a 1920s-themed gala celebration with music, dancing, burlesque, and a screening of The Call of Cthulhu. I returned as a guest artist along with Cody Goodfellow, Leeman Kessler, Molly Tanzer, Jeff Burk, and others, and in addition to vending I helped put together Kickstarter reward bags. This involved hand-numbering the limited edition of 250 Miskatonic Expedition log books and creating a Kickstarter reward print, Signum Advenit. I also sat on the Medium of Madness panel, where we discussed artistic media and how they mesh with Lovecraftian influences.

As action-packed as this year has been, there’s plenty more coming in 2016. I can’t say much at the moment, but I’m currently working on a large-scale secret project. While I’ll be reducing the number of shows I attend in 2016, I’ll also be upping the number of woodcuts I’m creating. How much am I upping it? I officially released 7 new print editions and made three 90-minute woodcuts in 2015, I’m already working on 8 new woodcuts, and that’s just a fraction of the large project.

Figure 7. -- The last print from this edition may be seen on The Magicians.

Figure 7. — The last print from this edition may be seen on The Magicians.

In addition to creating new woodcuts, I’m also working on new wood veneer reproductions. Since the response to the cards has been so favorable, I’ll be expanding the wood card series and beginning to offer 8 x 10 reproductions. Also, the SyFy viewers among you should keep your eyes peeled for my work on upcoming episodes of the new series The Magicians, which contacted me earlier in the year for set dressing items. (More on that in a later post.) Finally, I’m in the process of setting up a Patreon that will go live in January. The Patreon will allow me to easily share updates, glimpses into the woodcut process, and offer monthly subscriptions for magnets, cards, and even original prints.

Huge thanks to those of you who’ve continued to show interest in my work by coming to events and exhibiting such enthusiasm for the art of woodcut printmaking. Have a safe and happy New Year, and I’ll catch you all in 2016!

Coupons and Krampus and events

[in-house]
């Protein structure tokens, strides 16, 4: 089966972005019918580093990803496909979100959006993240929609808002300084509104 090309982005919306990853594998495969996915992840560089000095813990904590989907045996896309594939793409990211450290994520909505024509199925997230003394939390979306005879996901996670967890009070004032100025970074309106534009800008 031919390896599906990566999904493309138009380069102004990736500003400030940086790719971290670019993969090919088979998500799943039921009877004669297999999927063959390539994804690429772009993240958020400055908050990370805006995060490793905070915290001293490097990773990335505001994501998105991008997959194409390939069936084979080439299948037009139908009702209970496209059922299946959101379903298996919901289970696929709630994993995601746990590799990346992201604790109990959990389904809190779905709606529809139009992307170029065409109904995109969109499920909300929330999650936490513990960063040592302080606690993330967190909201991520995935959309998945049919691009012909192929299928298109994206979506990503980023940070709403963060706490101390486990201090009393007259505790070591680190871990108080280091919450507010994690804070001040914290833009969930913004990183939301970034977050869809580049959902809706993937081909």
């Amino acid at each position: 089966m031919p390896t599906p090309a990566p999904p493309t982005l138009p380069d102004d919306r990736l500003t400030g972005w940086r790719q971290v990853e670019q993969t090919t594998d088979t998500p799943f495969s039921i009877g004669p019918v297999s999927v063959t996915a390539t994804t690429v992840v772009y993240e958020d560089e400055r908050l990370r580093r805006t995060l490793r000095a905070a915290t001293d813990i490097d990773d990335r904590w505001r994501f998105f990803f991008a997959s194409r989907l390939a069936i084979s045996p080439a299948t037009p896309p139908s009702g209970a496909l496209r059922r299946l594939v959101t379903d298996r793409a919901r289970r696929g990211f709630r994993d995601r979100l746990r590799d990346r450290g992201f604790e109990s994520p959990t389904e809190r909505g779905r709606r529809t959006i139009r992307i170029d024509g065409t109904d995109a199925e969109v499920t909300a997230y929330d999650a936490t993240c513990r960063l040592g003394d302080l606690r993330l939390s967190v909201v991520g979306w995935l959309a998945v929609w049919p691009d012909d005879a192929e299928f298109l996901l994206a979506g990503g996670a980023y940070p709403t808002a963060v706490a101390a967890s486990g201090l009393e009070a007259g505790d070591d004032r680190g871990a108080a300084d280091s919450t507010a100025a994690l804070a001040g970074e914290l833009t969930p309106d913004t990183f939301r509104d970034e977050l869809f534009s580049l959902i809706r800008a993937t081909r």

This year has been flying by, and I’m about ready to settle in for a long winter’s work on new art! But first, through December 5th, you can use the coupon code WINTER2015 in my Etsy store for free shipping within the United States. Simply apply the code to any purchase totaling $20 or more and then brace yourself for that hot free shipping action! After all, it’s the holiday season, and who isn’t looking to save a few bucks wherever we can?

Card_Krampus4And speaking of the holidays, December 5th happens to be a special day for another reason, too: Krampusnacht, of course! On this holiday costumed celebrants take to the streets with clanging bells and torches blazing in a parade known as Krampuslauf. Traditionally celebrated in Germany and Austria, Krampusnacht has begun to catch on in the United States, and Krampuslaufs are cropping up in cities all over, including here at home in Portland, Oregon!

Speaking of Krampus, although my woodcut print sold out this year, I’m now offering Krampus greeting cards! Available as individual cards or six packs to convey your seasons greetings, these unique wood veneer cards are available in an array of natural woods. (And if Krampus isn’t your style, you’ll find more varieties here.)

Also, for those of you living here in Portland, I have just two more events to look forward to before 2015 winds to a close. The first is the Bite Studio show this Friday, December 4th, from 6 PM to 10 PM. We’ll be celebrating the 10th anniversary of Bite Studio with an array of our best prints. My selection includes my very first woodcut print, two
unique hand-altered prints, and the most complex print I’ve made to date. (Please note, I will not be in attendance all night, because I will be setting up for my last event of the year.)

Next on the schedule is the annual da Vinci Arts Fair this Saturday at Portland’s da Vinci Arts Middle School. ThisMona-Lisa-on-cream-web-copy
yearly event brings artists from all around Portland into the school to sell their work, with proceeds helping to support da Vinci’s arts and academic classes. I’ll be there Saturday, December 5th from 10 AM – 6 PM with a selection of prints, cards, bookmarks, and magnets—ideal for stocking stuffers—as well as my popular Krampus shirts. Stop by and say hello!

Lastly, beginning on December 11th some of my work will be showing as part of the Print Arts Northwest exhibition From Here to There
at the Coos Art Museum in Coos Bay, Oregon. The show runs through February 6th, 2016.